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In a big victory for animals, Prada has announced that it's ending its use of fur! It joins Coach, Jean Paul Gaultier, Giorgio Armani, Versace, Ralph Lauren, Vivienne Westwood, Michael Kors, Donna Karan and many others PETA has pushed toward a ban.
This is a victory more than a decade in the making. PETA and our international affiliates have crashed Prada's catwalks with anti-fur signs, held eye-catching demonstrations all around the world, and sent the company loads of information about the fur industry. In 2018, actor and animal rights advocate Pamela Anderson sent a letter on PETA's behalf urging Miuccia Prada to commit to leaving fur out of all future collections, and the iconic designer has finally listened.
If people in three European countries want to fight the climate crisis, they need to chill out more.
"The rapid pace of labour-saving technology brings into focus the possibility of a shorter working week for all, if deployed properly," Autonomy Director Will Stronge said, The Guardian reported. "However, while automation shows that less work is technically possible, the urgent pressures on the environment and on our available carbon budget show that reducing the working week is in fact necessary."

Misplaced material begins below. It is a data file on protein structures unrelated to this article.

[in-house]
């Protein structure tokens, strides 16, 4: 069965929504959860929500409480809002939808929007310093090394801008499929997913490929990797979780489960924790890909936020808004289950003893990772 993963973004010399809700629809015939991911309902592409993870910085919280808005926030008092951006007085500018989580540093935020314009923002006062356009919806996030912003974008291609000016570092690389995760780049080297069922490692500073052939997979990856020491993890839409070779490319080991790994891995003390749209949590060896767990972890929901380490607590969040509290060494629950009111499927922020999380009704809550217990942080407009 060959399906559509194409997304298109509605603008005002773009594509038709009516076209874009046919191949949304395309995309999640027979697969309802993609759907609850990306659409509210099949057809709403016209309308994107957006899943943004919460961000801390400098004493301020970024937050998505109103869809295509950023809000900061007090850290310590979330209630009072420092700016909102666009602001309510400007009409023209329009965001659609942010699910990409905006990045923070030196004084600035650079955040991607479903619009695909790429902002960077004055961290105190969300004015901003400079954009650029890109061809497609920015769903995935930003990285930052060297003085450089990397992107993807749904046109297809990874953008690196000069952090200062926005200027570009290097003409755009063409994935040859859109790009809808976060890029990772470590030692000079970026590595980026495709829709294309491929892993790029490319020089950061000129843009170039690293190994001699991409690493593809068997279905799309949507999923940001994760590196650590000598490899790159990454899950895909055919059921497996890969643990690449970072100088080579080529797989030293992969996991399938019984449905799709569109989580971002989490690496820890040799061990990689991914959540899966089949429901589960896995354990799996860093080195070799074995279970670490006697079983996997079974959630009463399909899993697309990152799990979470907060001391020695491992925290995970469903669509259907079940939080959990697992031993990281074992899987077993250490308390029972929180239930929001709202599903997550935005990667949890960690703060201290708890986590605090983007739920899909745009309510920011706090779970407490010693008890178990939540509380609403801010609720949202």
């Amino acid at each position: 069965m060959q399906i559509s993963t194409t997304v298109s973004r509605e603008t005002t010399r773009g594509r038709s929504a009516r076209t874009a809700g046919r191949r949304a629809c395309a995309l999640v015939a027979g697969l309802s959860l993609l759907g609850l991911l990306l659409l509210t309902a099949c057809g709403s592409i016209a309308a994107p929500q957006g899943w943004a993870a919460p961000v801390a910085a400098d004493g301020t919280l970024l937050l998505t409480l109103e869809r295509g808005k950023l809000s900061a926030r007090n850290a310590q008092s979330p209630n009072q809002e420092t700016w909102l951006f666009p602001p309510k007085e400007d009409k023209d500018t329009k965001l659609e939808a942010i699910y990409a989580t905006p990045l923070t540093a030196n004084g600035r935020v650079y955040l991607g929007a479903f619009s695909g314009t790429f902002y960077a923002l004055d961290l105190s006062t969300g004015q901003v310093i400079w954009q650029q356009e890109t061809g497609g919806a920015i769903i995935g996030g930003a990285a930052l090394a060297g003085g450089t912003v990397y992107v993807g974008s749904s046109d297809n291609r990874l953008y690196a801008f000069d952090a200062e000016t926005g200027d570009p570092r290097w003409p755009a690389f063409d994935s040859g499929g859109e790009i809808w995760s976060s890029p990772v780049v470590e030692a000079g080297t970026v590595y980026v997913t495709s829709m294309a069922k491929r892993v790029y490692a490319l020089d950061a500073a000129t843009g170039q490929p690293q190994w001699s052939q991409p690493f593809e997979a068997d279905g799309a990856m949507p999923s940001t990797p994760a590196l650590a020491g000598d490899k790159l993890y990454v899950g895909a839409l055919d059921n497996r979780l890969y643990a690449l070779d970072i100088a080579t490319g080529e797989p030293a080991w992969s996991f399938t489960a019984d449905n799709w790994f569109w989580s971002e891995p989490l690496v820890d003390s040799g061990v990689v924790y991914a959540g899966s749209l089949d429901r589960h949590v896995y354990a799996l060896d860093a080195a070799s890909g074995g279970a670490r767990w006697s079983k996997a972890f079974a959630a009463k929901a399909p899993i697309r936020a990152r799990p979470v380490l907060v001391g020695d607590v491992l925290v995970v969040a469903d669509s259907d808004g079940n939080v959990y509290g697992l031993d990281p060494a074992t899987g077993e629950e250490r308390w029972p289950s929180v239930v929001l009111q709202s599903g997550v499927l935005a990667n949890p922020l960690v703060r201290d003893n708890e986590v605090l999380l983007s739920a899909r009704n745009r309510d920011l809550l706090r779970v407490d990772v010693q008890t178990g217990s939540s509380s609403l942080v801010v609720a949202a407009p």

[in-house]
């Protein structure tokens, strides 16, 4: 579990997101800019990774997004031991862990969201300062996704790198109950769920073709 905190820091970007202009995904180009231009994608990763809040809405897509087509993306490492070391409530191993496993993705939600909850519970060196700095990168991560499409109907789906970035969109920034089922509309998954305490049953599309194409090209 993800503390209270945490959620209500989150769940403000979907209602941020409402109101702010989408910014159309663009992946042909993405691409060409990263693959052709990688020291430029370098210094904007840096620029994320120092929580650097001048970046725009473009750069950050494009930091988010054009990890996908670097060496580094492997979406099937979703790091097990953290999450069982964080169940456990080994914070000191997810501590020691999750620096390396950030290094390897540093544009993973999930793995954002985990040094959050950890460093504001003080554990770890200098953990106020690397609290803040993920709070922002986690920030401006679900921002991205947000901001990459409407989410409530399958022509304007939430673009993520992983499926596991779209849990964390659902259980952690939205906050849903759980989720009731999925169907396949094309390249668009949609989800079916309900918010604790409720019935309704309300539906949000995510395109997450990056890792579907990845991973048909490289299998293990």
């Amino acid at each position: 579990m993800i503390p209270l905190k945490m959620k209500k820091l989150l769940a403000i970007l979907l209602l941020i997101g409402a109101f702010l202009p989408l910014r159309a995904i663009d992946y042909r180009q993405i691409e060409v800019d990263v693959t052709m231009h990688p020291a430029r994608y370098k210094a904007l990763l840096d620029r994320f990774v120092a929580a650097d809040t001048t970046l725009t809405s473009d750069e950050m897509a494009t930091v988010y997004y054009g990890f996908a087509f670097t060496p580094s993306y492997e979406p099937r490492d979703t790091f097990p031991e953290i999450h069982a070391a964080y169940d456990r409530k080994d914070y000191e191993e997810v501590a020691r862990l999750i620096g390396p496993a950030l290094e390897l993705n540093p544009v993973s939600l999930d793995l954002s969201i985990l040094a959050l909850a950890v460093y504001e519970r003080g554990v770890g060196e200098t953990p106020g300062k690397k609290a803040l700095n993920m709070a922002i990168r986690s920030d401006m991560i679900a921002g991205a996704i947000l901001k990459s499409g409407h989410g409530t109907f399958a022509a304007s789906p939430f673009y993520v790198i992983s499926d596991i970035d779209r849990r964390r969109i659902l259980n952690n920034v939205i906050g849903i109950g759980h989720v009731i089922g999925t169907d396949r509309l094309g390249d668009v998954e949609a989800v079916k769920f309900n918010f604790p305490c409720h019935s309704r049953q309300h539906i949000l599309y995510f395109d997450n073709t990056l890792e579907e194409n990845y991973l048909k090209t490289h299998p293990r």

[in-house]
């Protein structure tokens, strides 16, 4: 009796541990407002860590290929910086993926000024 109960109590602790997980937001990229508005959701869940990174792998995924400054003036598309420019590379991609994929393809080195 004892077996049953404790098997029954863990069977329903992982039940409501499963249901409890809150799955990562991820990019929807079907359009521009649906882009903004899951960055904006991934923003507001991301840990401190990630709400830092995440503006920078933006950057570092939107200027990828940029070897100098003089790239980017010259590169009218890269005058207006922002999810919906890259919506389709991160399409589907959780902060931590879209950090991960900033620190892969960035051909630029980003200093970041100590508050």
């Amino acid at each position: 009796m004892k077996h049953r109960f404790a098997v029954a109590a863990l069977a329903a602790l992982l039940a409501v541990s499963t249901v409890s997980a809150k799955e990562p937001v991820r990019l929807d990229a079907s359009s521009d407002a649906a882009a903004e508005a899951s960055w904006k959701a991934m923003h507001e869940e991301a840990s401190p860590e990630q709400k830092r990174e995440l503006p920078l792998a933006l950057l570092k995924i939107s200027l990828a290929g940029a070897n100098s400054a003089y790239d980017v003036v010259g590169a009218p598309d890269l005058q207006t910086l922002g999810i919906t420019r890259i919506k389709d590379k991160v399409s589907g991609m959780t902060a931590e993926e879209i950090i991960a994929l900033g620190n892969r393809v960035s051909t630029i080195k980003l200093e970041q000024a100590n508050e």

The report found that if the economies of Germany, Sweden and the UK maintain their current levels of carbon intensity and productivity, they would need to switch to a six, 12 and nine hour work week respectively if they wanted keep the rise in global temperatures to the below two degrees Celsius promised by the Paris agreement, The Independent reported.
The study based its conclusions on data from the UN and the OECD (Organisation for Economic Co-operation and Development) on greenhouse gas emissions per industry in all three countries.
The report comes as the group Momentum called on the UK's Labour Party to endorse a four-day work week.
"We welcome this attempt by Autonomy to grapple with the very real changes society will need to make in order to live within the limits of the planet," Emma Williams of the Four Day Week campaign said in a statement reported by The Independent. "In addition to improved well-being, enhanced gender equality and increased productivity, addressing climate change is another compelling reason we should all be working less."
Supporters of the idea linked it to calls in the U.S. and Europe for a Green New Deal that would decarbonize the economy while promoting equality and well-being.
"This new paper from Autonomy is a thought experiment that should give policymakers, activists and campaigners more ballast to make the case that a Green New Deal is absolutely necessary," Common Wealth think tank Director Mat Lawrence told The Independent. "The link between working time and GHG (greenhouse gas) emissions has been proved by a number of studies. Using OECD data and relating it to our carbon budget, Autonomy have taken the step to show what that link means in terms of our working weeks."
Stronge also linked his report to calls for a Green New Deal.
"Becoming a green, sustainable society will require a number of strategies – a shorter working week being just one of them," he said, according to The Guardian. "This paper and the other nascent research in the field should give us plenty of food for thought when we consider how urgent a Green New Deal is and what it should look like."
- Reduced Work Hours as a Means of Slowing Climate Change ›
- How working less could solve all our problems. Really. | ›
- Needed: A shorter work week – People's World ›